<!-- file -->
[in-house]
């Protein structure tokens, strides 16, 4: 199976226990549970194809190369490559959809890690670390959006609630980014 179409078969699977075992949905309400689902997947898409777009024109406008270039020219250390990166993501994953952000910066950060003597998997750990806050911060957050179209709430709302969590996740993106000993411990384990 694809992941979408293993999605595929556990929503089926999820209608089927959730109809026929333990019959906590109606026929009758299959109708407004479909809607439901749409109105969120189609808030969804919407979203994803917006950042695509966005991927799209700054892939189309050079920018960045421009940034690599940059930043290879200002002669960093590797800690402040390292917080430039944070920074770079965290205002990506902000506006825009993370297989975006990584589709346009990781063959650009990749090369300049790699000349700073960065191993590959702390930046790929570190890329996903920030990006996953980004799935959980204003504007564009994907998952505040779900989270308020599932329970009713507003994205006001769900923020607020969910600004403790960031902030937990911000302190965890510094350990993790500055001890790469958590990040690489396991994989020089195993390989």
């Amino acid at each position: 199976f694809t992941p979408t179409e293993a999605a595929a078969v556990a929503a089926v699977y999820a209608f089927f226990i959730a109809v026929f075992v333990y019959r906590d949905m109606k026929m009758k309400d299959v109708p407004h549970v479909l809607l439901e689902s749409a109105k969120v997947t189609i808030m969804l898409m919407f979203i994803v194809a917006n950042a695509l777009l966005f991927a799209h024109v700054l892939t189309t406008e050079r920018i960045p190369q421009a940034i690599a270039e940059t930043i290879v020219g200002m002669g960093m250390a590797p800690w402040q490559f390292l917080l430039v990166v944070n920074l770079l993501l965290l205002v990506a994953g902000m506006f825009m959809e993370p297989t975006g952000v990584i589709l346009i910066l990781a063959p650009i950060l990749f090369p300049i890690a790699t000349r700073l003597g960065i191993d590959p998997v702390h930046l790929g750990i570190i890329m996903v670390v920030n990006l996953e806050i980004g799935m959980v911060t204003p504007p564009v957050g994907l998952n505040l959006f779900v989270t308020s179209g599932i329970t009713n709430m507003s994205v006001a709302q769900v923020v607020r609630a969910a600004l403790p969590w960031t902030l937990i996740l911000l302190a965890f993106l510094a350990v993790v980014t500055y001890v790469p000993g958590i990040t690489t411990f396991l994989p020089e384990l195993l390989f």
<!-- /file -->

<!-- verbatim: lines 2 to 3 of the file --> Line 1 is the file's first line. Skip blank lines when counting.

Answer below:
């Protein structure tokens, strides 16, 4: 199976226990549970194809190369490559959809890690670390959006609630980014 179409078969699977075992949905309400689902997947898409777009024109406008270039020219250390990166993501994953952000910066950060003597998997750990806050911060957050179209709430709302969590996740993106000993411990384990 694809992941979408293993999605595929556990929503089926999820209608089927959730109809026929333990019959906590109606026929009758299959109708407004479909809607439901749409109105969120189609808030969804919407979203994803917006950042695509966005991927799209700054892939189309050079920018960045421009940034690599940059930043290879200002002669960093590797800690402040390292917080430039944070920074770079965290205002990506902000506006825009993370297989975006990584589709346009990781063959650009990749090369300049790699000349700073960065191993590959702390930046790929570190890329996903920030990006996953980004799935959980204003504007564009994907998952505040779900989270308020599932329970009713507003994205006001769900923020607020969910600004403790960031902030937990911000302190965890510094350990993790500055001890790469958590990040690489396991994989020089195993390989």
């Amino acid at each position: 199976f694809t992941p979408t179409e293993a999605a595929a078969v556990a929503a089926v699977y999820a209608f089927f226990i959730a109809v026929f075992v333990y019959r906590d949905m109606k026929m009758k309400d299959v109708p407004h549970v479909l809607l439901e689902s749409a109105k969120v997947t189609i808030m969804l898409m919407f979203i994803v194809a917006n950042a695509l777009l966005f991927a799209h024109v700054l892939t189309t406008e050079r920018i960045p190369q421009a940034i690599a270039e940059t930043i290879v020219g200002m002669g960093m250390a590797p800690w402040q490559f390292l917080l430039v990166v944070n920074l770079l993501l965290l205002v990506a994953g902000m506006f825009m959809e993370p297989t975006g952000v990584i589709l346009i910066l990781a063959p650009i950060l990749f090369p300049i890690a790699t000349r700073l003597g960065i191993d590959p998997v702390h930046l790929g750990i570190i890329m996903v670390v920030n990006l996953e806050i980004g799935m959980v911060t204003p504007p564009v957050g994907l998952n505040l959006f779900v989270t308020s179209g599932i329970t009713n709430m507003s994205v006001a709302q769900v923020v607020r609630a969910a600004l403790p969590w960031t902030l937990i996740l911000l302190a965890f993106l510094a350990v993790v980014t500055y001890v790469p000993g958590i990040t690489t411990f396991l994989p020089e384990l195993l390989f």